Engaging with prose

Reading and working with a novel

  • Remember the kind of novel that you are reading -- which genres does it reflect/draw on?
  • Allow yourself time to become accustomed to the language used by the author -- linguistic forms will have changed.
  • Put yourself into the novel: try to imagine what it might be like to be a particular character.
  • Set aside time for reading: identify blocks of time when you can read without interruption.
  • Make notes as you read: this is the best way of keeping your reading alert and active – note down such things as the relationships between people, perhaps in a diagram form, and the locations of various parts of the story.
  • Make links with other books, films or TV programmes with similar plots and themes.

Get to know the text

  • Read the novel several times: this is essential if you are to develop a well-informed response to it.
  • Follow up advice on reading given by your teacher or in study guides.
  • BUT don't rely on plot summaries:
    • They tell you nothing about language and style
    • They don't identify themes and motifs in the text
    • However detailed, they are intended as reminders not substitutes.
  • Read the text in different ways. Once you have a firm grasp of the overall narrative, you may wish to:
    • Re-read a particular section, and see how it throws light on the reader's reaction to the whole novel
    • Concentrate on a theme or motif, such as the use of particular locations or weather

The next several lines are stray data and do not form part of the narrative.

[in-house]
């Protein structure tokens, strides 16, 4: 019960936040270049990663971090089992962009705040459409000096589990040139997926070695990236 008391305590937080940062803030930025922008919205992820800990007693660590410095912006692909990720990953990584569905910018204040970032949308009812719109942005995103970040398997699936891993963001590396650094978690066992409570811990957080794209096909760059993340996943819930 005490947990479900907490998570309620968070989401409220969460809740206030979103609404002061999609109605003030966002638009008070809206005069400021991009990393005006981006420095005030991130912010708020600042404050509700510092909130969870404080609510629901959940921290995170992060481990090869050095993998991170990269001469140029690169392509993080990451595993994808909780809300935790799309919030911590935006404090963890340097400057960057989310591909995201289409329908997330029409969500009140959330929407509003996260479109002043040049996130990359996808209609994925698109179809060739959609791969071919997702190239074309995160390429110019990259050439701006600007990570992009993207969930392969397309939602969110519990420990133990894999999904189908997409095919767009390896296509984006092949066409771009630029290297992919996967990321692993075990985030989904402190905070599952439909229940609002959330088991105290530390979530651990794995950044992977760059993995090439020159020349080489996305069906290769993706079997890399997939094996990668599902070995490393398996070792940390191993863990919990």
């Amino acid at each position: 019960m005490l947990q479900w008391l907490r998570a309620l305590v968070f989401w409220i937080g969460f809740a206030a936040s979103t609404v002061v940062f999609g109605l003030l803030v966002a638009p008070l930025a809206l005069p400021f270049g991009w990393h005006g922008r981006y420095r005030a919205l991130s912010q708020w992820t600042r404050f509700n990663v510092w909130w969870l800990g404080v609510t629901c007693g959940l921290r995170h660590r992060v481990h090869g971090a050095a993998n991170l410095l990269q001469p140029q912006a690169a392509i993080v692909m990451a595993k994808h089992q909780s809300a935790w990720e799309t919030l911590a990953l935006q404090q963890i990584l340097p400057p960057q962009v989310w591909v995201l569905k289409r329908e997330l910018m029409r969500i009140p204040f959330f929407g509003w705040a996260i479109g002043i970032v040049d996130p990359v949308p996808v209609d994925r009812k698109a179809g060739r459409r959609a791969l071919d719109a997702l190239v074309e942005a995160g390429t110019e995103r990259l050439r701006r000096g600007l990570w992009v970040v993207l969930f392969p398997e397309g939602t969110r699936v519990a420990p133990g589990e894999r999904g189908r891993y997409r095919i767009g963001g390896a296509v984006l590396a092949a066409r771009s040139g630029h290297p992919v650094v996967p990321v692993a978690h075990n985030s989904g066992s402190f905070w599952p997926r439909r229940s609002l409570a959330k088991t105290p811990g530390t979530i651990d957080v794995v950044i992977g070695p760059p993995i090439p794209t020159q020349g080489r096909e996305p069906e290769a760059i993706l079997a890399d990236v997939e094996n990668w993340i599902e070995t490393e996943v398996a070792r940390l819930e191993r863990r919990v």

• Trace the development of a character or a relationship between characters.

Know the complete text

This requires a separate section because examiners often report that students know the start of a play or novel well, but not the end. Classroom study often emphasizes the beginning of a book or play, where the author introduces characters, themes and imagery, and is then less detailed about the remainder of the text. So:

  • Do not ignore the impact of significant scenes or episodes in the later chapters of your text.
  • Remember that themes, motifs and images may be developed and modified as the book goes on.
  • Remember that characters change and develop and that the reader's attitude towards them may also change.

Keep a record of your reading

  • Make notes under headings, with page references to particularly useful passages.
  • For major topics, you may find it helpful to have separate pages: one for each of the main characters, or a dominant theme:
    • Don't let your notes become too separate and take care to comment on links and relationships.
    • Use specimen essay questions to give you ideas for headings for your notes.
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